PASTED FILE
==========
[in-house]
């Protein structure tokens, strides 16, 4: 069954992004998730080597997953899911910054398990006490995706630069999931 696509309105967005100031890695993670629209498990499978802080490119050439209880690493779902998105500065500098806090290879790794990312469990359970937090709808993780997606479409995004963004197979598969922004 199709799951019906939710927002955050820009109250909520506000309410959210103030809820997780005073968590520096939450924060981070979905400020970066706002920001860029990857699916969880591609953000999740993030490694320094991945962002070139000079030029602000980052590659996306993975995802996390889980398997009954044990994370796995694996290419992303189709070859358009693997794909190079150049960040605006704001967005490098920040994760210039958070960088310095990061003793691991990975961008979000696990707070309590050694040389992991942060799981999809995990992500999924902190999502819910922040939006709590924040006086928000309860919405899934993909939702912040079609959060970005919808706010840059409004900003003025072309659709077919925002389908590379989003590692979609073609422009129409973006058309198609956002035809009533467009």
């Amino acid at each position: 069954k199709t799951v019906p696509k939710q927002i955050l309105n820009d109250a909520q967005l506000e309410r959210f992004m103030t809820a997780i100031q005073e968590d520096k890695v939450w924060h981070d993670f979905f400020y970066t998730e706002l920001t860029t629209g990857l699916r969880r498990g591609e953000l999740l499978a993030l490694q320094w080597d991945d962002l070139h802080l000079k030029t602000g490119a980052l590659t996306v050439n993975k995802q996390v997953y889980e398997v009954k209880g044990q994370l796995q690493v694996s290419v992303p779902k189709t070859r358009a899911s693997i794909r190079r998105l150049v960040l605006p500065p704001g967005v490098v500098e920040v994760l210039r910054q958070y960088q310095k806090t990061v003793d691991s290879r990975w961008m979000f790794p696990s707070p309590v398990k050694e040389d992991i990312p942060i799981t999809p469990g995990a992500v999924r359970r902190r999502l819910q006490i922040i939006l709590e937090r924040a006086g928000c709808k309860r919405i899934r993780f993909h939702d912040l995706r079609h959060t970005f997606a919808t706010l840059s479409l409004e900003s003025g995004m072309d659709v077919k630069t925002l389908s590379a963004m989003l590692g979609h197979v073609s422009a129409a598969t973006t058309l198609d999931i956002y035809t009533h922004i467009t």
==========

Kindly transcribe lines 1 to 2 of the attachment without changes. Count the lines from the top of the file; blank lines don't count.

[in-house]
């Protein structure tokens, strides 16, 4: 069954992004998730080597997953899911910054398990006490995706630069999931 696509309105967005100031890695993670629209498990499978802080490119050439209880690493779902998105500065500098806090290879790794990312469990359970937090709808993780997606479409995004963004197979598969922004 199709799951019906939710927002955050820009109250909520506000309410959210103030809820997780005073968590520096939450924060981070979905400020970066706002920001860029990857699916969880591609953000999740993030490694320094991945962002070139000079030029602000980052590659996306993975995802996390889980398997009954044990994370796995694996290419992303189709070859358009693997794909190079150049960040605006704001967005490098920040994760210039958070960088310095990061003793691991990975961008979000696990707070309590050694040389992991942060799981999809995990992500999924902190999502819910922040939006709590924040006086928000309860919405899934993909939702912040079609959060970005919808706010840059409004900003003025072309659709077919925002389908590379989003590692979609073609422009129409973006058309198609956002035809009533467009």